The narrator reads about his brother's arrest in the newspaper while on his way to work. He spends the whole day in shock thinking about Sonny and his drug problem.
He doesn't contact Sonny right away. In fact, he doesn't write to him until his daughter dies. Once they reconnect, though, they start writing each other often. When Sonny gets back to New York, he ends up moving in with the narrator and his family. The narrator worries that he's just putting Sonny back into the same situation that turned him to drugs in the first place.
Upon seeing Sonny again, the narrator starts to recall his childhood with Sonny. He remembers a specific conversation he had with their mother before he went into the army. She tells him that their father had a brother who was killed when a car full of white men intentionally ran him over. The narrator never knew he had an uncle, and his mom tells him this story so that he'll always be there for Sonny.
Shortly after this conversation, the narrator marries his wife Isabel and goes off to serve in the military. He kind of forgets the promise he made to his mom to watch out for Sonny until after she dies and he gets special leave to attend her funeral. This is when he learns that Sonny wants to leave school, join the army, and eventually play piano for a living.
As hard as he tries, the narrator just doesn't understand his brother. He convinces him to move in with Isabel and her family while he's away in the military, but Sonny eventually runs away, joins the navy, and ends up in Greece.
Once they're both back from war (we're thinking this is the Korean War since it's a little too late to be World War II), they only see each other occasionally. But they always end up arguing about Sonny's decision to quit school and become a musician.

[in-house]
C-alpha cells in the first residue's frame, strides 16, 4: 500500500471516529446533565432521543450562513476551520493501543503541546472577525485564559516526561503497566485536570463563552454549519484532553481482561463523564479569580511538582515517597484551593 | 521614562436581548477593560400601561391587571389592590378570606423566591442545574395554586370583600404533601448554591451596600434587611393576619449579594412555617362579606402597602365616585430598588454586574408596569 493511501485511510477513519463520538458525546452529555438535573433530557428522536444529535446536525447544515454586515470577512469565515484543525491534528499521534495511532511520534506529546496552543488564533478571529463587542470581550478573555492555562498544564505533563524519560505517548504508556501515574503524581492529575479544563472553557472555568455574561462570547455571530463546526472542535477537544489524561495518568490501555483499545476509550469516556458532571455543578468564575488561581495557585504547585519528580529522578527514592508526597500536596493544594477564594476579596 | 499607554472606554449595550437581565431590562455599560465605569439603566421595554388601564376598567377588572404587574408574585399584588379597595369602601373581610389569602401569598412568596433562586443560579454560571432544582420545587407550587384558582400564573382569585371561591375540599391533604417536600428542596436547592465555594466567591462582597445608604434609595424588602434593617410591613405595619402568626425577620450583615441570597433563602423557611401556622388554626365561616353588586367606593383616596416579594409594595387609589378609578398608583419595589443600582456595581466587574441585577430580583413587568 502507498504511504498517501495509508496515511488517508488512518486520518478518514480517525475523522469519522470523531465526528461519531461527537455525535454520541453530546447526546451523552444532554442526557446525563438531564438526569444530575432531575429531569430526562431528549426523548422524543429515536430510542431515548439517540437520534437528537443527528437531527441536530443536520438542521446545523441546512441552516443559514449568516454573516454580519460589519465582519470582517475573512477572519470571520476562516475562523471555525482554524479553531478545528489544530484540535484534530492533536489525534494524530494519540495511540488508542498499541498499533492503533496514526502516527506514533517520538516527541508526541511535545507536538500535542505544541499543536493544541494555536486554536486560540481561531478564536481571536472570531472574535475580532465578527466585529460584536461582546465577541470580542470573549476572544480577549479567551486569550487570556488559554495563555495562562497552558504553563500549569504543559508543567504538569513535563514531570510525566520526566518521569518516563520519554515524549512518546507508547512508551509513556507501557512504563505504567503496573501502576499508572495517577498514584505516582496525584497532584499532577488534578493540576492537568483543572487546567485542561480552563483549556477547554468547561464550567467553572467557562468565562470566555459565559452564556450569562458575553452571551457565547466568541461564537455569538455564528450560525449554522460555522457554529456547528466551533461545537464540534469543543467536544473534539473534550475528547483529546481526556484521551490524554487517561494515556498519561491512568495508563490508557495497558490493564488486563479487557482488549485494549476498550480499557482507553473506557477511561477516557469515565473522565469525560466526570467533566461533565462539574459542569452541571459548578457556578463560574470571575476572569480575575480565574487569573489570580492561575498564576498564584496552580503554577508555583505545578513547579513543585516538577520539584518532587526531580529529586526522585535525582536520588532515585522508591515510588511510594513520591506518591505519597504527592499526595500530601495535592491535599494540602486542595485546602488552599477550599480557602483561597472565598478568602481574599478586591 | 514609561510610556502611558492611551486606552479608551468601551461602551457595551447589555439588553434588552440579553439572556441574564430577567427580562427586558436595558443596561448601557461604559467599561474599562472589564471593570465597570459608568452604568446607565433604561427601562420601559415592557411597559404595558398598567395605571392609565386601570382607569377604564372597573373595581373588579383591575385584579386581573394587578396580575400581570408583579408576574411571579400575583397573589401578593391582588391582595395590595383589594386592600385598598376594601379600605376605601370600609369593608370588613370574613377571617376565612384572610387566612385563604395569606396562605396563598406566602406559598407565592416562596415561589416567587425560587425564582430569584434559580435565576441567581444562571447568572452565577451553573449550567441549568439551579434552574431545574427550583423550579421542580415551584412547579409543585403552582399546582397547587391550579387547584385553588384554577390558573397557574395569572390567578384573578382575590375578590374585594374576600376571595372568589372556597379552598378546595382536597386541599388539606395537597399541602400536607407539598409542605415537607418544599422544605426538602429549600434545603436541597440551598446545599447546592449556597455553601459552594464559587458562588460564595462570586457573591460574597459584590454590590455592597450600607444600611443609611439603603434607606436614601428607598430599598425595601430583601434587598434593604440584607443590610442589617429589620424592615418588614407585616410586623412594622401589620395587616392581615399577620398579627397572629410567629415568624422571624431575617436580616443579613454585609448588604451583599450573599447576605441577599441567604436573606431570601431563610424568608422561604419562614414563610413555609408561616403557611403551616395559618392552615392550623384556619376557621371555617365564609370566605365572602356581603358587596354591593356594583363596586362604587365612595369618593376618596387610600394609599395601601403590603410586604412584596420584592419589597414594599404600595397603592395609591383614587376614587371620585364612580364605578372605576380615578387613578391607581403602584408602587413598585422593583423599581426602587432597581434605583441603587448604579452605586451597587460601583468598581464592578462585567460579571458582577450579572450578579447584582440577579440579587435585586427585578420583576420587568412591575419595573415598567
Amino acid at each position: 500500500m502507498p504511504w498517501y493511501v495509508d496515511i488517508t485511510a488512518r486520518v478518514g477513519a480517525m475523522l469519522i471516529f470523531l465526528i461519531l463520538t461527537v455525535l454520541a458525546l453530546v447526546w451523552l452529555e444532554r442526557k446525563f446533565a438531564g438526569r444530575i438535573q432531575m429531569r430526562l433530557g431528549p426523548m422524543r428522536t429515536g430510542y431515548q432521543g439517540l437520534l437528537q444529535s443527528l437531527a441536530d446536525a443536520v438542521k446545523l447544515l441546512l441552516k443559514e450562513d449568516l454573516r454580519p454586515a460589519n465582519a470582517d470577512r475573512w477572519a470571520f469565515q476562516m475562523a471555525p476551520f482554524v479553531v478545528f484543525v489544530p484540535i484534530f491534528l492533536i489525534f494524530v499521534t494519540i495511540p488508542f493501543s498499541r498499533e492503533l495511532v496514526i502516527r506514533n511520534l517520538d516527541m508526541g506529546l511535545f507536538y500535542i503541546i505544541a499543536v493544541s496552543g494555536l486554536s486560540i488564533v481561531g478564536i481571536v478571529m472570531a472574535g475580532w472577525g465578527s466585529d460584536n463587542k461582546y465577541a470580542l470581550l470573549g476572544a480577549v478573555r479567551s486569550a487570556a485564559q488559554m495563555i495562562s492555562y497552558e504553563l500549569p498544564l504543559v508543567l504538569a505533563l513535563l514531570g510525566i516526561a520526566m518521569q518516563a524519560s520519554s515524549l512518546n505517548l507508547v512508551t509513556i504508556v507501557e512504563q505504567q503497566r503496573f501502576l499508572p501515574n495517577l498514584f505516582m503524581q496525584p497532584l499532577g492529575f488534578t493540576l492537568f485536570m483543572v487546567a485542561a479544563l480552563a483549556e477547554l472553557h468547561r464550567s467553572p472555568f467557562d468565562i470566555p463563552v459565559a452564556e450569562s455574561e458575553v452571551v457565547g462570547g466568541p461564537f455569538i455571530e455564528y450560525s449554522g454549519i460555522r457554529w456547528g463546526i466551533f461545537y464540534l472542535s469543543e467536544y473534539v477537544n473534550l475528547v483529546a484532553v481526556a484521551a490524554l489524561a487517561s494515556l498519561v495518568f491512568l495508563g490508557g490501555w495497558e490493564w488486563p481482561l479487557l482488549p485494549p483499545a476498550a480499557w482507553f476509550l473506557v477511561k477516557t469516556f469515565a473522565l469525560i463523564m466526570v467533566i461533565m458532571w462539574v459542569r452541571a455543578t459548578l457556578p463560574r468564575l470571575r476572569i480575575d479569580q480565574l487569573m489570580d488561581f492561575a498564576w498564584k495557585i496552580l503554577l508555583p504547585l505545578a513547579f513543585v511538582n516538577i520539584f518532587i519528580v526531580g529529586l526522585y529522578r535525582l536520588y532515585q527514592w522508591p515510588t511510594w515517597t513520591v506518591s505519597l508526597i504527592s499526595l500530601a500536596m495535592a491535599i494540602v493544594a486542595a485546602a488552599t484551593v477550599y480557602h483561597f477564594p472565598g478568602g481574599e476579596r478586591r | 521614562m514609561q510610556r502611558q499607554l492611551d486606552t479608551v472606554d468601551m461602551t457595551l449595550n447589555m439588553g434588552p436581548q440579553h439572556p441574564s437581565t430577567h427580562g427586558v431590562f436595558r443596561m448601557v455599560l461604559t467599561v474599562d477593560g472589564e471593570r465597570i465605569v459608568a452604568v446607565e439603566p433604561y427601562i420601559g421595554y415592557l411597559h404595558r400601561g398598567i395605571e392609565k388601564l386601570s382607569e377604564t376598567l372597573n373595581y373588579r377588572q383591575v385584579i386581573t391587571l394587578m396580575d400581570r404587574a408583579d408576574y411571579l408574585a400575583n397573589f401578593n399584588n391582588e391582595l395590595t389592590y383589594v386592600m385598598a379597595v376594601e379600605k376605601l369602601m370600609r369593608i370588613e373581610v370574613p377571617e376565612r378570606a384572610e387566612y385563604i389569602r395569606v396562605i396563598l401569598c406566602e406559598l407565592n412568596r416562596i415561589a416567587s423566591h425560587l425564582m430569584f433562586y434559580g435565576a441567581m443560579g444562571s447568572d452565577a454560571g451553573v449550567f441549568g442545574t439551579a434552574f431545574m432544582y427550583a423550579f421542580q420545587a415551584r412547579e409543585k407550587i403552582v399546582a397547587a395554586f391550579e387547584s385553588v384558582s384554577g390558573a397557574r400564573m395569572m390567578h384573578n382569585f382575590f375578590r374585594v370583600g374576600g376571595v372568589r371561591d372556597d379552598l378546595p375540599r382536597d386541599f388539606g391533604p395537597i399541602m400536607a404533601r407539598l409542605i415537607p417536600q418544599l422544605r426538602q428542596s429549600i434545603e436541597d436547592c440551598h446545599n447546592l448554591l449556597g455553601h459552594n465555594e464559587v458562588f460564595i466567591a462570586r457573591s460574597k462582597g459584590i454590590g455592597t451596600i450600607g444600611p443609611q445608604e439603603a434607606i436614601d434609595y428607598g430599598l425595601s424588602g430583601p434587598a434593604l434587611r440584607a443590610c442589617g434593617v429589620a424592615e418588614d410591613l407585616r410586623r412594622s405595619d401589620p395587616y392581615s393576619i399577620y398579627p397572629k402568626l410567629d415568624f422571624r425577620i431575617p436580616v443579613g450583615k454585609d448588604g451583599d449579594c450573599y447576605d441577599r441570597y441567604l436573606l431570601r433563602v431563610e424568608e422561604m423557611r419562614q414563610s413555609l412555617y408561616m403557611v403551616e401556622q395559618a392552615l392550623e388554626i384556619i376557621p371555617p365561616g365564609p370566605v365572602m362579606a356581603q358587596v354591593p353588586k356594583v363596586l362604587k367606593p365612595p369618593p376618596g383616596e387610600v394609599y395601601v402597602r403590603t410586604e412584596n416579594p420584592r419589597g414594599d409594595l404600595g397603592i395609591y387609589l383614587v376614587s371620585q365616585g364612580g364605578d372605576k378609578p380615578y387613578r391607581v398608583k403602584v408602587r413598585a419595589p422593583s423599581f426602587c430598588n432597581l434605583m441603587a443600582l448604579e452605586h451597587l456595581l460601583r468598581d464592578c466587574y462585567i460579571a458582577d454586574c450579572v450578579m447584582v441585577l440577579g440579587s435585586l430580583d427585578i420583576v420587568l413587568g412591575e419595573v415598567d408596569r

After one particularly nasty argument, the narrator doesn't talk to Sonny for months. When he finally decides to contact Sonny again, he finds him lying on his bed in an apartment surrounded by a ton of other people, many of them musicians. Sonny won't even get up to talk to his brother and they get in another horrible fight. The narrator storms out and Sonny slams the door behind him. The narrator starts to cry.
The story jumps ahead a bit to when the narrator's daughter, Grace, passes away. He recalls how it happened – his wife Isabel is in the kitchen when she hears Grace fall down and then there is silence. When she gets to the living room she sees her daughter writing in pain and then the little girl finally screams a horrible scream. Not long after, she dies from polio and the narrator contacts Sonny the day of Grace's funeral.
The story shifts back to the present when Sonny is living with the narrator. The narrator finds himself alone in the apartment one afternoon and he struggles with whether or not he should search Sonny's room for signs that he's still doing drugs. Before he can decide one way or another, Sonny comes up to the apartment and they finally have it out.
The narrator expresses the anger he's harbored for years. He tells Sonny there's no way to avoid suffering in this world, so he shouldn't think drugs are the answer. Finally, he tells Sonny that all he really cares about is Sonny's well being.
After the argument Sonny invites the narrator to come see him play, and the narrator agrees. They go to a club that night and the narrator sees Sonny in his element. He realizes that he's just Sonny's brother in the club – he's not special when he's in Sonny's world. As he settles in to watch Sonny play, he finally sees what an amazing musician he is. He finally understands a little better what Sonny has been trying to explain to him about music.
As a kind gesture, the narrator sends Sonny a drink, as if to tell him that he finally gets it. As the story concludes, the narrator watches Sonny with a mixture of new understanding, pride, and love.